PSA for PR Professionals and Their Clients

I know a ton of people have talked about this to the ground lately, but I just don’t think we’re all on the same page.

A blog is not strictly PR.

It may have aspects of PR.

It may work with PR companies.

But a blog is not looking for content.

It is especially not looking for photos. (Unless they are of Wil Wheaton collating paper.)

A blog is almost always an expression of someone’s thoughts, whether they be personal or professional.

The only time a blog will act like big media outlets scouring for stories, is when they have become big media outlets scouring for stories.

A blog may have advertising. On the side. That is paid for.

But a blog almost always will never have content within a post that is placed like paid advertising. And if they do, they will declare it. And it is paid for.

A blog is a brand new frontier somewhere between traditional free PR and traditional paid advertising.

Since we all like charts, here is a chart to show your clients to help you explain what I am talking about.

blog and PR relationships

Do not be offended when I tell you I can’t work on your campaign for free.

Whether I am paid in dollars, or product, or experience, I have to make it worth it for me.

Do not be offended when I tell you I can’t work on your campaign because it does not match my blog.

I don’t want to alienate those readers you covet so much, but more importantly – I want to feel good about what I am posting.

Any questions?

This article has 14 comments

  1. Anonymous

    Easy to say when you are not having to work with the client.

  2. Angie [A Whole Lot of Nothing]

    Exactly that.

  3. Jenny, the Bloggess


  4. Ann Imig


  5. megan

    great post aimee!

  6. Julie Lyons

    As a PR pro myself, I could not agree more! Thank you so much for posting this. I wish more bloggers would be as straightforward about how they like to be approached and how they like to work with advertisers, PR reps and brands. It benefits all of us. Good for you!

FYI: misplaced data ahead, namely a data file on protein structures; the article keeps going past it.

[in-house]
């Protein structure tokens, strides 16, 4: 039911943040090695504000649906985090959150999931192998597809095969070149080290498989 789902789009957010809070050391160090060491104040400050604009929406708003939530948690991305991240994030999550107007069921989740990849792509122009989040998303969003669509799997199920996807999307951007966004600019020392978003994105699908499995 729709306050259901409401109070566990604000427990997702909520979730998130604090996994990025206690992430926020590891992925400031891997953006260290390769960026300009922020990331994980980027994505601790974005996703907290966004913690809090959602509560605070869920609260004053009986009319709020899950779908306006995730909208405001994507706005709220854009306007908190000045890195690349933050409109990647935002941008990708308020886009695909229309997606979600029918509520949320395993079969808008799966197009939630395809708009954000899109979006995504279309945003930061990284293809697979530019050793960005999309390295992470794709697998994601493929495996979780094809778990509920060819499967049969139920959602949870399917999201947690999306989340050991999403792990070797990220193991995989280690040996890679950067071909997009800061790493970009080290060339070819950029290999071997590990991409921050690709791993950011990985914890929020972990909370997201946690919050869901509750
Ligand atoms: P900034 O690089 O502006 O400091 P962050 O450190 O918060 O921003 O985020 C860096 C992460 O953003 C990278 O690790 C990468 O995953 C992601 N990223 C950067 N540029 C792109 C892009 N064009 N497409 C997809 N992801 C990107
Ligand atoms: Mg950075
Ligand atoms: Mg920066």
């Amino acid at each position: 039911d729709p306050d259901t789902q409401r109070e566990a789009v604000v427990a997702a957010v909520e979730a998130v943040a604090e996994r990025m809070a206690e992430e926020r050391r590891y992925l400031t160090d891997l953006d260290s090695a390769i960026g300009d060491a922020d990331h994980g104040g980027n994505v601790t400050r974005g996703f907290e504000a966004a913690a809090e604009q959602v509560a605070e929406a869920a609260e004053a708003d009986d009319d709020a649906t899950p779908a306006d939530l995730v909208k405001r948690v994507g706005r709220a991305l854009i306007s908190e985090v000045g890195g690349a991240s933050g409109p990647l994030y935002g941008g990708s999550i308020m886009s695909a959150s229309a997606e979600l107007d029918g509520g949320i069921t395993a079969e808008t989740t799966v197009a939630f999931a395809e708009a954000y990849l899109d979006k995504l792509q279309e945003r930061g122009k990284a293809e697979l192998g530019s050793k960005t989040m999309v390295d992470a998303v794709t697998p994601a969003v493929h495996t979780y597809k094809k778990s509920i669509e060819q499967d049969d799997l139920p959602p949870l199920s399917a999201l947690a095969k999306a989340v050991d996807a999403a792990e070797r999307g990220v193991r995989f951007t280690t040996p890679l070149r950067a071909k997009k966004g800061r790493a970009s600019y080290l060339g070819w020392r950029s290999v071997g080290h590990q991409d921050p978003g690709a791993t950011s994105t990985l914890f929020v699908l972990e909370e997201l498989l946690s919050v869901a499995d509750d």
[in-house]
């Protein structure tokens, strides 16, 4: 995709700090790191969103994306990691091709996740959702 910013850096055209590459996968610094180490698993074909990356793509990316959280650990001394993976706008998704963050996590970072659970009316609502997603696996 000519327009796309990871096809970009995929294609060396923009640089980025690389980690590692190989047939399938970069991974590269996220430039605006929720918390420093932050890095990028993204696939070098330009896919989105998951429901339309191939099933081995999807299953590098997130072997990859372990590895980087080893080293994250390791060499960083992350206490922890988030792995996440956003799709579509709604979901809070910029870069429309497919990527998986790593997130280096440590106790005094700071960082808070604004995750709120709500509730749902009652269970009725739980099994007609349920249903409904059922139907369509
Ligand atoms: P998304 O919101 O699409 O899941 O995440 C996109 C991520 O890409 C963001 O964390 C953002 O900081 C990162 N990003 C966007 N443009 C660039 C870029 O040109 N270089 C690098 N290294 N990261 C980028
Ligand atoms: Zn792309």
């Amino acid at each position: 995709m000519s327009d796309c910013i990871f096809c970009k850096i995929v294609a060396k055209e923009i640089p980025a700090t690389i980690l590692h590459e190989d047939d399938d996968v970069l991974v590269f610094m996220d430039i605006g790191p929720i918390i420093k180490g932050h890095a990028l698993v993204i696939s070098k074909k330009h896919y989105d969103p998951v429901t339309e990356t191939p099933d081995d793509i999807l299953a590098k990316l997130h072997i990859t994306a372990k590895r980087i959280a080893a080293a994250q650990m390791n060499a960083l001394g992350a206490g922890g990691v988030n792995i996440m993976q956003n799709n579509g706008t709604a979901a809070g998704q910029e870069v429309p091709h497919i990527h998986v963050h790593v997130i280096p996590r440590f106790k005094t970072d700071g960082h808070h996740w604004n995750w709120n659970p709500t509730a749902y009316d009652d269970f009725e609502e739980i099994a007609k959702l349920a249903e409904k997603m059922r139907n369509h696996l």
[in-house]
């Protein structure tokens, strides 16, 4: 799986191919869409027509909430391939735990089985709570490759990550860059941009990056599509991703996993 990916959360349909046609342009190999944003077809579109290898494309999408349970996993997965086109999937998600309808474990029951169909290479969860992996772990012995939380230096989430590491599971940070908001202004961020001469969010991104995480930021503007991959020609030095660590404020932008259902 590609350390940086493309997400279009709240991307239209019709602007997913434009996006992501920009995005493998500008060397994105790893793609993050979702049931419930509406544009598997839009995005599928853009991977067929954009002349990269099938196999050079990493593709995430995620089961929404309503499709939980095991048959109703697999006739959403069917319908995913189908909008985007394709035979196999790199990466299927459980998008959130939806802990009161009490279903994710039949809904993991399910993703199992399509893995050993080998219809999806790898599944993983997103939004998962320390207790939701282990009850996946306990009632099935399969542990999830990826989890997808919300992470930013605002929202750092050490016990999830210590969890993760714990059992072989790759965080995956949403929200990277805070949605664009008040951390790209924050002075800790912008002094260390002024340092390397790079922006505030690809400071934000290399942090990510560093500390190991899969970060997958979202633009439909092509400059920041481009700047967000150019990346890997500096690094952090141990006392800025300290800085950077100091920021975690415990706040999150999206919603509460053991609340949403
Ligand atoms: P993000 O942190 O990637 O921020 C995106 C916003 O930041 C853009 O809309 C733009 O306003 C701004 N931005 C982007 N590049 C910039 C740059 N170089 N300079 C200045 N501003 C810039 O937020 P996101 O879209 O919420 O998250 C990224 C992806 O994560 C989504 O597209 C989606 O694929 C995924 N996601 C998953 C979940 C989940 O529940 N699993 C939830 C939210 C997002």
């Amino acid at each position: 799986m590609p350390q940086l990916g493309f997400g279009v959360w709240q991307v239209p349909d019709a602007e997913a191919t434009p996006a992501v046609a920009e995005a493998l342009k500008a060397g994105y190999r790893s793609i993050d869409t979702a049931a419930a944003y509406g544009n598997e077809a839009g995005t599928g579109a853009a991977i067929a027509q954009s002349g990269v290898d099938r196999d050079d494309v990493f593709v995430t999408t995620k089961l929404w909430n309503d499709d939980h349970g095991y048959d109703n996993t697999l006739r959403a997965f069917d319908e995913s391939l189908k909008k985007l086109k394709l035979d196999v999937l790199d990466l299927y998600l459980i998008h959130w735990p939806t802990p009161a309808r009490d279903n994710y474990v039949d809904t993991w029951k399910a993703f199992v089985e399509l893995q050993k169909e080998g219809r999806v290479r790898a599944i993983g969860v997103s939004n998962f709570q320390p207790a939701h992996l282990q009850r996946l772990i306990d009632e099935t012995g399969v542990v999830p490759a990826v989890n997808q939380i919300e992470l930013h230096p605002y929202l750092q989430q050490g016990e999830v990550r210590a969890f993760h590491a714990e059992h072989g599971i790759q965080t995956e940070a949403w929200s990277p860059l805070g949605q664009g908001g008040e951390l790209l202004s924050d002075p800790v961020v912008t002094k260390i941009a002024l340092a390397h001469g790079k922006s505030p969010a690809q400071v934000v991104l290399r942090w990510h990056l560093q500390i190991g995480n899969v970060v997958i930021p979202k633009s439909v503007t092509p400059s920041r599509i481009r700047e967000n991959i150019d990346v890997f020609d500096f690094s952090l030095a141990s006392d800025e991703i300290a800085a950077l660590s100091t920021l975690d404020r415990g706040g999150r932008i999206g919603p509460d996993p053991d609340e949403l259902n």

7. Nancy (Spinning my Plates)

    For the anonymous commenter above, part of a PR pro’s job is to educate your clients about how to successfully build relationships with their target audience. Teaching a client that dealing with a blogger is different than dealing with a mainstream reporter. To offer compensation to a reporter is to insult their journalisitic integrity. To ask a blogger to become a brand partner with no tangible compensation for their time and effort becoming the company’s spokesperson (of sorts) is an insult to their time.

  8. Suzanne


    And I love the link to Wil Wheaton collating paper, just perfect!

  9. Anonymous

    Love the Wil Wheaton link! Go Aimee!


    This is what gets me about bloggers posting about PR pitches, dont’ be mean about saying no. Be professional and courteous. I get the spam/contents requests all the time and I do my best to say no thank you.

    instead of putting up a fight.

  11. Aimee Greeblemonkey

    Bill – That was part of my point and re-reading I am not sure it made it through. So thanks for bringing that up.

    Honestly, I ignore the pitches that are so offbase, that they are clearly blasting people – that is just spam.

    Sometimes I will reply and say, this doesn’t work for x and y reasons, what else could we do?

    And sometimes people are really receptive, and sometimes – as others have experienced and talked about – they get upset with my gall.

    And many time it is really apparent the pitch just wants me to put content on my site for free – that there is some idea out there that blog is looking for free content or something. So thus that chart.

    I would love to see more polite conversation both ways and a general understanding of what can be expected on both sides.


  12. angie


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